1. We are invited in this appeal to set aside an order of the Court of Appeal below by which execution has been allowed to proceed on the basis of a decree for costs.
2. It appears that so far back as the 29th October 1895, one Shyama Charan Bhattacharji, now represented by the respondents obtained a decree for rent against the present appellant and another person. There were three infructuous applications for execution in 1896. The fourth application for execution was made in 1898. Objections, the precise nature of which is immaterial for our present purposes, were taken by the appellant, but they were overruled by the Court of first instance. There was an appeal to the District Judge which was equally unsuccessful. The matter was then brought on second appeal to this Court, which was dismissed on the 27th November 1899. The result was that the appellant was made liable to pay to the decree-holder the costs of the appeals. The fifth application for execution was made in 1899 when a similar objection appears to have been taken and disallowed. This was followed by the sixth execution in 1901 when the present appellant repeated his previous objections to the execution of the decree. He was again unsuccessful in the Court of first instance as well as in the Court of Appeal below and was made liable for costs by the final appellate order passed on the 19th November 1903. Subsequently on the 12th January 1904, the judgment-debtors satisfied the decree in part with the result that the execution proceedings were struck off and the decree-holder undertook to give the judgment-debtor a specified time in consideration of the payment made. On the 21st June 1904, the decree-holder, however, made a seventh attempt at execution which failed on the ground that it was premature. In 1905, the decree-holder again applied to execute the decree against both the judgment-debtors. This was his eighth application and he included therein a prayer for realization not only of the balance due under the original decree but also the costs of the previous execution proceedings. A similar prayer had in fact been made in the application of 1901, apparently without any exception taken on that ground by the judgment-debtor to the validity of the proceedings. To the application of 1905, however, the present appellant objected that it was not in proper form inasmuch as it included a prayer for realization of a sum (the original judgment debt) which was jointly payable by both the judgment-debtors as also a prayer for the realization of a sum (the costs of the infructuous objections in execution) payable by one only of the judgment-debtors. The result was that the Court held the application to have been irregularly framed and dismissed it. In 1906, the decree-holder presented two separate applications, one for the realization of the balance of the original judgment debt against both the judgment-debtors and the other for realization of the costs of the previous execution proceedings against the present appellant. In 1907 there was a similar application for realization of the costs of the previous execution proceedings against the appellant. This was followed by an application on the 27th June 1903, which initiated the proceedings now before us. The present application which is for realization of the costs of the previous execution proceedings and is directed against one judgment-debtor only is sought to be resisted on the ground that it is barred by limitation. The Courts below have concurrently overruled this objection On behalf of the appellant it has been contended before us that the application of 1905 cannot be treated as an application in accordance with law, to the proper Court to take a step in aid of execution, and that if this view be adopted, the present application is barred by limitation. It has been argued in substance that the application of 1905 was not in accordance with law as it invited the Court to do something which it was not competent to the Court to do, and in support of this position, reliance has been placed upon the cases of, Hulasi v. Maiku 5 A. 236, Chatter v. Newal Singh 12 A. 64 and Munawar Husain v. Jani Bijai Shankar 27 A. 619 : 2 A.L.J. 376. The first of these cases is an authority for the proposition, that when costs have been directed to be paid in the course of execution proceedings, separate execution may be taken oat for realization of these costs apart from any application to realize whatever is due under the original decree. On this principle, it has been suggested that the application of 1905 was improperly framed and that the proper course for the decree-holder to adopt was to present two applications, one for the realization of the balance of the original decree and the other for realization of the costs of the previous execution proceeding’s. It may be conceded that such procedure might have been appropriately adopted by the decree-holder. But that is by no means conclusive upon the question which we have now to decide, namely, whether the application of 1905 was an application in accordance with law, to the proper Court to take a step in aid of execution of the decree? The only defect in the application was, in so far as it was one for realization of the costs of the previous execution proceedings, that the decree-holder prayed for realization thereof not from one judgment-debtor as he should have done, but from both the judgment-debtors. In our opinion, this did not vitiate the application, for it would have been competent to the Court to direct execution to issue against both the judgment-debtors for recovery of the balance of the decree and against one judgment-debtor for realization of the costs of the previous execution proceedings. The cases of Chattar v. Newal Singh 12 A. 64 and Munawar Husain v. Jani Bijai 27 A. 619 : 2 A.L.J. 376 do not militate against this view, and are clearly distinguishable. In the first of these cases, an application was made by the decree-holder to arrest the judgment-debtor, who, under the law, could not have been arrested. In the second case, an application was made by the decree-holder to sell the personal properties of the judgment-debtor at a stage when it was not competent to the Court to sell the personal properties inasmuch as the mortgaged properties had not been exhausted. It is clear, therefore, that in these cases the Court was invited to take action in a manner not contemplated by law. This, however, cannot obviously be affirmed of the application of 1905, in the case before us. We must, therefore, hold that the application of 1905 was of such a character as would save the present application from the bar of limitation. The view we take is supported by the principle explained in the cases of Manorath Das v. Ambica Kant 1 Ind. Cas. 57 : 9 C.L.J. 443 : 13 C.W.N. 533 and Stevens v. Kampta Pershad 10 C.L.J. 19 : 2 Ind. Cas. 941.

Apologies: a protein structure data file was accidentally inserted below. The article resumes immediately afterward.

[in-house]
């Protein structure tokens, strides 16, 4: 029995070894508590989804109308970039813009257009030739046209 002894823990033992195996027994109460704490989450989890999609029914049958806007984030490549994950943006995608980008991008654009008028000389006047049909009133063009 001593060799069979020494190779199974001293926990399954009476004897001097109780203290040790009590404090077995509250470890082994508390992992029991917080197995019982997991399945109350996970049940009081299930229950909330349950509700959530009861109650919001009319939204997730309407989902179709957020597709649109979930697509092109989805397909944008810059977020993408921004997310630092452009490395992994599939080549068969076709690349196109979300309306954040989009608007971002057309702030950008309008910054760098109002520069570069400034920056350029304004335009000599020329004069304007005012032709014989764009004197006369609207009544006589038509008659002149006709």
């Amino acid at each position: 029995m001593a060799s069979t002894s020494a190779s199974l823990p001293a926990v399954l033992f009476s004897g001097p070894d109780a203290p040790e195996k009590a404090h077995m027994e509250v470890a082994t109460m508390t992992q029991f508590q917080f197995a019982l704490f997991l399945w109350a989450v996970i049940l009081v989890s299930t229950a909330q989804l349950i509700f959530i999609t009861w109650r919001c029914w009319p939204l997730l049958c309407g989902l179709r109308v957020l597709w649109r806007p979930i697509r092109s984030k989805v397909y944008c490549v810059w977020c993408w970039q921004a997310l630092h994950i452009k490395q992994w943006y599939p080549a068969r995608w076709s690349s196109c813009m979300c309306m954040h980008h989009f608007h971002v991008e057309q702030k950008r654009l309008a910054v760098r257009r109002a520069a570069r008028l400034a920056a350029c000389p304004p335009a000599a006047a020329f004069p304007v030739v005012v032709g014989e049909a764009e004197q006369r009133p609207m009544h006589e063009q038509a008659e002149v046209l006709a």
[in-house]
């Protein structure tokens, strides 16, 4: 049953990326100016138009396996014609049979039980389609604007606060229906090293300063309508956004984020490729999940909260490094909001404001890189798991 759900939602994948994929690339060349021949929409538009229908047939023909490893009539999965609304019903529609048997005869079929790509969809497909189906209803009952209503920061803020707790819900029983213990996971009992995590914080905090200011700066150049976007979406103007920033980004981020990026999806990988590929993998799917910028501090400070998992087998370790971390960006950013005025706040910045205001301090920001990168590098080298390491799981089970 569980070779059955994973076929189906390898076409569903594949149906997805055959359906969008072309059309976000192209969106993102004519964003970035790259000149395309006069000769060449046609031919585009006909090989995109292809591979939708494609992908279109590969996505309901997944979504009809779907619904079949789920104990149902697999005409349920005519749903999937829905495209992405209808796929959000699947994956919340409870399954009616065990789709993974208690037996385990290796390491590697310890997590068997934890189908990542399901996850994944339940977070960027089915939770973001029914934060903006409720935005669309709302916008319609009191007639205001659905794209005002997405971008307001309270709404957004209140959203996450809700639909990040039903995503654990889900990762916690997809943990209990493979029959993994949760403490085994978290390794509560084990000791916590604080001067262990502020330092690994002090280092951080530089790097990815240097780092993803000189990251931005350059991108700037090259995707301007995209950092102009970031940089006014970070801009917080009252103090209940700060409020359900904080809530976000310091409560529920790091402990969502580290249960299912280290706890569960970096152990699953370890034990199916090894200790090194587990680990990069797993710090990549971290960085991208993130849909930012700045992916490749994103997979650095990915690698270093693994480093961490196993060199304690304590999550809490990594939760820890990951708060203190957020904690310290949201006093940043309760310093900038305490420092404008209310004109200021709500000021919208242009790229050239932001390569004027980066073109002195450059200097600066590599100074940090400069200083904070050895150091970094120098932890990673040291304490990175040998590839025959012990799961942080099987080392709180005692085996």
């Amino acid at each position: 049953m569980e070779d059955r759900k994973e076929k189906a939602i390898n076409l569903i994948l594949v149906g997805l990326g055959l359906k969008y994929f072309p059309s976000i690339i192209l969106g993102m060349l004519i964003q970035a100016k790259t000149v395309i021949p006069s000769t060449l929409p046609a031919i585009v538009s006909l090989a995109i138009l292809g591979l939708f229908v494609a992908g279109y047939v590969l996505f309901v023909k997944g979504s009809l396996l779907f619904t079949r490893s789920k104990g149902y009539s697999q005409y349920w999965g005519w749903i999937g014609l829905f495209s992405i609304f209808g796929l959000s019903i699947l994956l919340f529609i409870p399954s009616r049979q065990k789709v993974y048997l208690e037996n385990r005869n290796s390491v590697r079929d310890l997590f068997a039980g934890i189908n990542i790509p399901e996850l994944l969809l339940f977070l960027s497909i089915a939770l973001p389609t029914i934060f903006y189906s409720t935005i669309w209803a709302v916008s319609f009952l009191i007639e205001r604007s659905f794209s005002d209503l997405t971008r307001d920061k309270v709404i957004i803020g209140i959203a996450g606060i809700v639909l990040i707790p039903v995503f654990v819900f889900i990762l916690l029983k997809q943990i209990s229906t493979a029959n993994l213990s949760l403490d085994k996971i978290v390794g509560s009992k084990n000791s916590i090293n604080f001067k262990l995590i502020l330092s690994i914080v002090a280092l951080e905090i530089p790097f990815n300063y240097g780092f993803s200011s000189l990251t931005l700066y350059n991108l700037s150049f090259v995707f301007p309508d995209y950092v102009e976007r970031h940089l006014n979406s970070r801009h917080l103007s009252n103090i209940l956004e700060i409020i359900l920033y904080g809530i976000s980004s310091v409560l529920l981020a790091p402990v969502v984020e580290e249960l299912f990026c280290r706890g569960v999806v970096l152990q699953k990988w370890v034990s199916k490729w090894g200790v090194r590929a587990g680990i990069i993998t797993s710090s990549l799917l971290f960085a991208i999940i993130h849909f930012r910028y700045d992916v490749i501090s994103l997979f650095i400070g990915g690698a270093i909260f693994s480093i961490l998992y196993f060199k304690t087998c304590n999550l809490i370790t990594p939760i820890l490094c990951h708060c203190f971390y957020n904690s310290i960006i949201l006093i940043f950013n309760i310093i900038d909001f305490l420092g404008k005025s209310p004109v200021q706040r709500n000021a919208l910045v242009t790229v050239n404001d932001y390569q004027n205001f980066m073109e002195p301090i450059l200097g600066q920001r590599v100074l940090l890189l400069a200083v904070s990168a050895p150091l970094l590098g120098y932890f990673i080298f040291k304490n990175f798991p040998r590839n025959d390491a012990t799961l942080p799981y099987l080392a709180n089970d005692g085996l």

3. This result is that the order made by the Court below is affirmed and this appeal dismissed with costs. We assess the hearing fee at three gold mohurs.